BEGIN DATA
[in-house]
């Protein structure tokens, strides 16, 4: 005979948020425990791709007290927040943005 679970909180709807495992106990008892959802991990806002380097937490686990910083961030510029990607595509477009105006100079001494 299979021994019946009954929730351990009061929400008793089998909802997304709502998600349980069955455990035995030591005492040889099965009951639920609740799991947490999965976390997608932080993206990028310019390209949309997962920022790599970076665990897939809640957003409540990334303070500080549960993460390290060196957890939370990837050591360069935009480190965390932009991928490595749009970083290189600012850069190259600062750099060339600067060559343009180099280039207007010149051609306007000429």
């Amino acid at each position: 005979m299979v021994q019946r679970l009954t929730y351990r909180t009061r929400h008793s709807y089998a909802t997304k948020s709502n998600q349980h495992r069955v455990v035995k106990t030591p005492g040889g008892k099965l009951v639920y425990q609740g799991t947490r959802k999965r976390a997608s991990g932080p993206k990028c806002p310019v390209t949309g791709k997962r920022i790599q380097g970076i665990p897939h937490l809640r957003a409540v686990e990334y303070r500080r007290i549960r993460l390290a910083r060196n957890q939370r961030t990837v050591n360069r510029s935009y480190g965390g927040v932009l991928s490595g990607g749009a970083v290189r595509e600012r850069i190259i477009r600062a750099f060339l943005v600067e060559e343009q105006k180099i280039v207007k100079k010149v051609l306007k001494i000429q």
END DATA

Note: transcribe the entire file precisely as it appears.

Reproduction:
[in-house]
């Protein structure tokens, strides 16, 4: 005979948020425990791709007290927040943005 679970909180709807495992106990008892959802991990806002380097937490686990910083961030510029990607595509477009105006100079001494 299979021994019946009954929730351990009061929400008793089998909802997304709502998600349980069955455990035995030591005492040889099965009951639920609740799991947490999965976390997608932080993206990028310019390209949309997962920022790599970076665990897939809640957003409540990334303070500080549960993460390290060196957890939370990837050591360069935009480190965390932009991928490595749009970083290189600012850069190259600062750099060339600067060559343009180099280039207007010149051609306007000429």
């Amino acid at each position: 005979m299979v021994q019946r679970l009954t929730y351990r909180t009061r929400h008793s709807y089998a909802t997304k948020s709502n998600q349980h495992r069955v455990v035995k106990t030591p005492g040889g008892k099965l009951v639920y425990q609740g799991t947490r959802k999965r976390a997608s991990g932080p993206k990028c806002p310019v390209t949309g791709k997962r920022i790599q380097g970076i665990p897939h937490l809640r957003a409540v686990e990334y303070r500080r007290i549960r993460l390290a910083r060196n957890q939370r961030t990837v050591n360069r510029s935009y480190g965390g927040v932009l991928s490595g990607g749009a970083v290189r595509e600012r850069i190259i477009r600062a750099f060339l943005v600067e060559e343009q105006k180099i280039v207007k100079k010149v051609l306007k001494i000429q």